Oshawa Could be the Engine of a Green New Deal in Canada

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A Socialist Project e-bulletin ... No. 2013 ... March 4, 2020
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Oshawa Could be the Engine of a Green New Deal in Canada

Jon Milton

It was an event that had happened countless times before. General Motors had been producing cars in Oshawa for over 100 years, and the plant had been at the centre of car production in Canada. This time, though, was different. Workers at the plant crowded around the pickup truck and photographed it as it left the line. This one was the last one. The plant was closing.

Rebecca Keetch had been working at the GM plant since 2006. Workers at the plant, she tells Briarpatch, are some of the best in the business. The "fantastic skilled workforce has launched vehicles in record time," and has consistently "exceeded [GM’s] expectations." At its height, the facility in Oshawa employed between 17,000 and 22,000 workers, Keetch says. As that last truck rolled down the line, that number was down to 2,500. By the end of 2020, it will be 300.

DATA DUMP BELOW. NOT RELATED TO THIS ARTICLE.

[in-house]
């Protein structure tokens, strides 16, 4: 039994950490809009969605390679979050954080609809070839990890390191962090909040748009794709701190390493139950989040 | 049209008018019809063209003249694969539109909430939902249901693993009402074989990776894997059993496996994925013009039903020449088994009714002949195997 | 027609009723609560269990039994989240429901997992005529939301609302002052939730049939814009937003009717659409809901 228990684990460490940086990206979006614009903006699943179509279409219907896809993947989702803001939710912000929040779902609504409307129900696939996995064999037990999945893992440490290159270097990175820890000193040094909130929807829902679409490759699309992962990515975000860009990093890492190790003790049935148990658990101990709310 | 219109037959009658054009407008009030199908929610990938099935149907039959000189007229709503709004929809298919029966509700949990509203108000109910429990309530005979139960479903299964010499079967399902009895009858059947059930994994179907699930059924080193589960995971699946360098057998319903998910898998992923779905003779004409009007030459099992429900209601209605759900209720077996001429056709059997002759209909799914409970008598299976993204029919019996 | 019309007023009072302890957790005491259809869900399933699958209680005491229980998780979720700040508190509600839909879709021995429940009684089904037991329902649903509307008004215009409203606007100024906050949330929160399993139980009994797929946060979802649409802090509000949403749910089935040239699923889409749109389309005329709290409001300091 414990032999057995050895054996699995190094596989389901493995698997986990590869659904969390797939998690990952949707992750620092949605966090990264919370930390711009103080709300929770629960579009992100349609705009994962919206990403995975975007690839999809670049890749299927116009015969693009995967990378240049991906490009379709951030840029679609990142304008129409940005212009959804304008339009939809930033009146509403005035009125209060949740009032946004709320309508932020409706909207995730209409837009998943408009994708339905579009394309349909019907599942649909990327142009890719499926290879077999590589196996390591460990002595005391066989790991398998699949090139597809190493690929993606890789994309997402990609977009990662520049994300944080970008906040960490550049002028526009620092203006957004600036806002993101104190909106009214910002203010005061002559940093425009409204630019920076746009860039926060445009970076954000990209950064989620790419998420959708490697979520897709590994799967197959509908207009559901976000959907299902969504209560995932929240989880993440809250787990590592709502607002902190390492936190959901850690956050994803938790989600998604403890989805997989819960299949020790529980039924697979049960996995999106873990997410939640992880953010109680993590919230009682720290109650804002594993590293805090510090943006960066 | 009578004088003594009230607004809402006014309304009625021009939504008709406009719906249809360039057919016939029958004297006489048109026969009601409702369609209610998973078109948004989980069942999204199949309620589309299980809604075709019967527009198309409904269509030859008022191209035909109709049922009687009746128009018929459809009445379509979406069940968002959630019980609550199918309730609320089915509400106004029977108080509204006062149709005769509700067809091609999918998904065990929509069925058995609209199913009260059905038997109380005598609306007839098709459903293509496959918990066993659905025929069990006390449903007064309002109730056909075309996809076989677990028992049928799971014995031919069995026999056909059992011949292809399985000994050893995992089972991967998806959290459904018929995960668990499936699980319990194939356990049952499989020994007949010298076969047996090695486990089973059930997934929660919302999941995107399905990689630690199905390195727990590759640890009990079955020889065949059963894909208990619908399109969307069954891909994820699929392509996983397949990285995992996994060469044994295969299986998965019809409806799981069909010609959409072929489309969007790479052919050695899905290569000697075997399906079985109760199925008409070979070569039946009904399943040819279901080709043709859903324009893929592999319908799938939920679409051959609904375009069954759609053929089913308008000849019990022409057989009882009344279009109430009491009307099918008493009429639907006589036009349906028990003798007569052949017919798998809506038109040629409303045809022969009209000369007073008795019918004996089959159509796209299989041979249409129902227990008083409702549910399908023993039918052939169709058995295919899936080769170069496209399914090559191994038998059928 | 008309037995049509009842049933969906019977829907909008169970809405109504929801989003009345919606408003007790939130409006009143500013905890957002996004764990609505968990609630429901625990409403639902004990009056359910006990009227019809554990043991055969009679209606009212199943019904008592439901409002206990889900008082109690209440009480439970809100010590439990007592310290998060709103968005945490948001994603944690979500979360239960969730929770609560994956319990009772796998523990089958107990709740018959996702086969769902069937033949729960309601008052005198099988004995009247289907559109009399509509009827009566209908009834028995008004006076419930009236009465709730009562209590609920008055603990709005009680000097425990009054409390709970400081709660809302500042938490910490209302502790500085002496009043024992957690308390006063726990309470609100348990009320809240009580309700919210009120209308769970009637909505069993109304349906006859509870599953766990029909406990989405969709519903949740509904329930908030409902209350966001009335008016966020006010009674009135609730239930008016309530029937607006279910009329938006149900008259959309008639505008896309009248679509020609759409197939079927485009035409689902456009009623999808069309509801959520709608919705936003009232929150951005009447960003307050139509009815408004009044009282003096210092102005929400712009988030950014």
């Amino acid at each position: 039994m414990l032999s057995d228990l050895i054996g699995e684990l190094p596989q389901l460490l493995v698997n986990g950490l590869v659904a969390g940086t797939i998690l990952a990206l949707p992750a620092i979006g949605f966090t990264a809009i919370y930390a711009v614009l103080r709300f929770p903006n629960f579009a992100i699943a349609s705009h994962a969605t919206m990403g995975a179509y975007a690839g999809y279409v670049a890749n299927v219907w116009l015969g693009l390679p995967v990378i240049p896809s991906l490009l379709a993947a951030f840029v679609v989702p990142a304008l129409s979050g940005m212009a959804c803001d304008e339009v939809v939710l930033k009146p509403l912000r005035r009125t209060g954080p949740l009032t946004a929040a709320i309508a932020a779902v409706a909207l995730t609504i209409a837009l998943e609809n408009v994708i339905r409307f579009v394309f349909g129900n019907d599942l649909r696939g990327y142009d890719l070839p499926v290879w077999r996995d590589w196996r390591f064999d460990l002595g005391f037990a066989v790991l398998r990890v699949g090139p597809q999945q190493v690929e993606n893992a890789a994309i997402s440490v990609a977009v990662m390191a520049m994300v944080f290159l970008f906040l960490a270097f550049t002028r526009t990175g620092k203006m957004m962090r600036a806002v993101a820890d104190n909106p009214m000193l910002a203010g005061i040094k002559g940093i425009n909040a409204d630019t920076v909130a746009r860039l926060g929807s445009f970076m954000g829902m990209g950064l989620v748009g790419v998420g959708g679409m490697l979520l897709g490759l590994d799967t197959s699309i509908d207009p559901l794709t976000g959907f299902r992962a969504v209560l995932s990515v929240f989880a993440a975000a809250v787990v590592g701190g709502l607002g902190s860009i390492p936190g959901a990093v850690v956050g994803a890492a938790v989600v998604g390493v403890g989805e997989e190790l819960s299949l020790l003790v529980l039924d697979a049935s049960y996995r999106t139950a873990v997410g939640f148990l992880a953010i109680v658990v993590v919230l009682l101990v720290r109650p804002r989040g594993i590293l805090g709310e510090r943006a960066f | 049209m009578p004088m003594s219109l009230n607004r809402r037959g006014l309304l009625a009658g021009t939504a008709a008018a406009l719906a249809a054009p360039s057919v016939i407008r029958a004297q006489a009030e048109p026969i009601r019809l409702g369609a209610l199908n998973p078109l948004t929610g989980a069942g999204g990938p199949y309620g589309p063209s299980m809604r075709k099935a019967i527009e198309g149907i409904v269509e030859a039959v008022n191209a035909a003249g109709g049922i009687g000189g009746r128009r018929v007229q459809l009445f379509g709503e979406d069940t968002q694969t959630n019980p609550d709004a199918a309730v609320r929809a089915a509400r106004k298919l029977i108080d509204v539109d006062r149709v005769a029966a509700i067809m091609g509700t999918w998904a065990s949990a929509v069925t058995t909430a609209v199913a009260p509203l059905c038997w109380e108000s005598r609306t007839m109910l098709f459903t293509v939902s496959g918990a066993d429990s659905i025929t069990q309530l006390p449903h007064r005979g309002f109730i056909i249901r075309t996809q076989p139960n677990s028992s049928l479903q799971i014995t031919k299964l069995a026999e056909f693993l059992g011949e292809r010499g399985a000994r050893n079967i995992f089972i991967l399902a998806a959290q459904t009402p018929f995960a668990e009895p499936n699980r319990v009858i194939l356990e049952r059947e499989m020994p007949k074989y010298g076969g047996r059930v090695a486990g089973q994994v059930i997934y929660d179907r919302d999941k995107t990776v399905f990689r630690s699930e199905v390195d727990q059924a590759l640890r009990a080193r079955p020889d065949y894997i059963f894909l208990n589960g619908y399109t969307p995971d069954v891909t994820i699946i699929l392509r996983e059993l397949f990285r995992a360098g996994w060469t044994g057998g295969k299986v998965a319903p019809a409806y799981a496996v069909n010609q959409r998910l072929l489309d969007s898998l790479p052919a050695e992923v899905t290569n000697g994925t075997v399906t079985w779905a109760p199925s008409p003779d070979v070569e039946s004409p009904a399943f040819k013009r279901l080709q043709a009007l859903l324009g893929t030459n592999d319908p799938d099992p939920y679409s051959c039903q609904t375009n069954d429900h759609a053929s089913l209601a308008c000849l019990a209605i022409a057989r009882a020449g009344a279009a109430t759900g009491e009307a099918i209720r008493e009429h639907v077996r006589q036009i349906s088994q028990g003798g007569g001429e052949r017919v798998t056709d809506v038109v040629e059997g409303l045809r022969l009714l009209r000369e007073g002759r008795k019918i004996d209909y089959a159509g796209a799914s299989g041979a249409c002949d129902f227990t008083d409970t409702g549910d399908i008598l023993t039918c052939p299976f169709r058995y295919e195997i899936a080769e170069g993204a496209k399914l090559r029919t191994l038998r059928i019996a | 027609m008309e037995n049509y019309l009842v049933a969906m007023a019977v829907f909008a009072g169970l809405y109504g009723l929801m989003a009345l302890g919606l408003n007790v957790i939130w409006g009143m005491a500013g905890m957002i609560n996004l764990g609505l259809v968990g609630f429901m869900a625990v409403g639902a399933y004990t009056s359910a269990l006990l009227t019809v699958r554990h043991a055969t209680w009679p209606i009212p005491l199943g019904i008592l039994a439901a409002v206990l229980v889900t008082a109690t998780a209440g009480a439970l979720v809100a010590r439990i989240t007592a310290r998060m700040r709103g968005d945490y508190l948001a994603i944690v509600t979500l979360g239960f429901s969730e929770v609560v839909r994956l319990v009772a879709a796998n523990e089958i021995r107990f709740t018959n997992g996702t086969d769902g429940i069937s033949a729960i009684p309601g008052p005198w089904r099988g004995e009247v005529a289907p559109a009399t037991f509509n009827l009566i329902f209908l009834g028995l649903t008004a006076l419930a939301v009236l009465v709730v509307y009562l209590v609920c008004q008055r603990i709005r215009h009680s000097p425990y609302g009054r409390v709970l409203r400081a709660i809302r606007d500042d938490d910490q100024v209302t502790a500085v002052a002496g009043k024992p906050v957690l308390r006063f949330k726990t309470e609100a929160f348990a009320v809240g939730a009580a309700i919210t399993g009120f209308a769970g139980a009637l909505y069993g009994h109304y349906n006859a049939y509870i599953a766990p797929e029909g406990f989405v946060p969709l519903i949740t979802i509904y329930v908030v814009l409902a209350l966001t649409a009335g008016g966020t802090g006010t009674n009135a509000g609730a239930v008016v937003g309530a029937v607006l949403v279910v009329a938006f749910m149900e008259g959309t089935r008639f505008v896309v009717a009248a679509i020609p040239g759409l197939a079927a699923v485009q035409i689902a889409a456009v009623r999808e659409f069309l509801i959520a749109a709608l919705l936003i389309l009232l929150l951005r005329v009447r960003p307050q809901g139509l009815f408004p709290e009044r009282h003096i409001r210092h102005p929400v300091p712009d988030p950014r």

When GM announced that the plant would be closing in 2018, the... battle cry from the national executive of Unifor -- the union that represents workers at the plant -- was that GM needs to stay. The union ran ads during the 2019 Superbowl accusing the company of "leaving workers out in the cold," and encouraged a boycott of Mexican-made GM vehicles.

Keetch is skeptical of the possibility that GM can be pressured to stay in Oshawa. "There’s nothing that the workers are able to do to stop this from happening," she says. "This is a political issue, and an issue with capitalism itself. Free trade laws have decimated our manufacturing, auto has been a victim of bad trade policy. We’re suffering the effects of that now."

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